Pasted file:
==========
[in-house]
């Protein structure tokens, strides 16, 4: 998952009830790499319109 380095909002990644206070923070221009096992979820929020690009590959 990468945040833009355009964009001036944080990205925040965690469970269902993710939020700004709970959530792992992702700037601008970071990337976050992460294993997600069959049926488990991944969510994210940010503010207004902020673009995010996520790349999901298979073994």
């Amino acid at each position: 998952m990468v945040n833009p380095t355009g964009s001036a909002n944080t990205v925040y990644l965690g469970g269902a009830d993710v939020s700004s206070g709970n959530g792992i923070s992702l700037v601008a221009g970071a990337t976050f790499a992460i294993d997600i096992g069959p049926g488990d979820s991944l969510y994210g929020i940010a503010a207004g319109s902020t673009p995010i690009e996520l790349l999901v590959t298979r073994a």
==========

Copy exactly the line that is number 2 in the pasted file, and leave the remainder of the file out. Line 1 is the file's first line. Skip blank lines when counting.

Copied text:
């Protein structure tokens, strides 16, 4: 998952009830790499319109 380095909002990644206070923070221009096992979820929020690009590959 990468945040833009355009964009001036944080990205925040965690469970269902993710939020700004709970959530792992992702700037601008970071990337976050992460294993997600069959049926488990991944969510994210940010503010207004902020673009995010996520790349999901298979073994």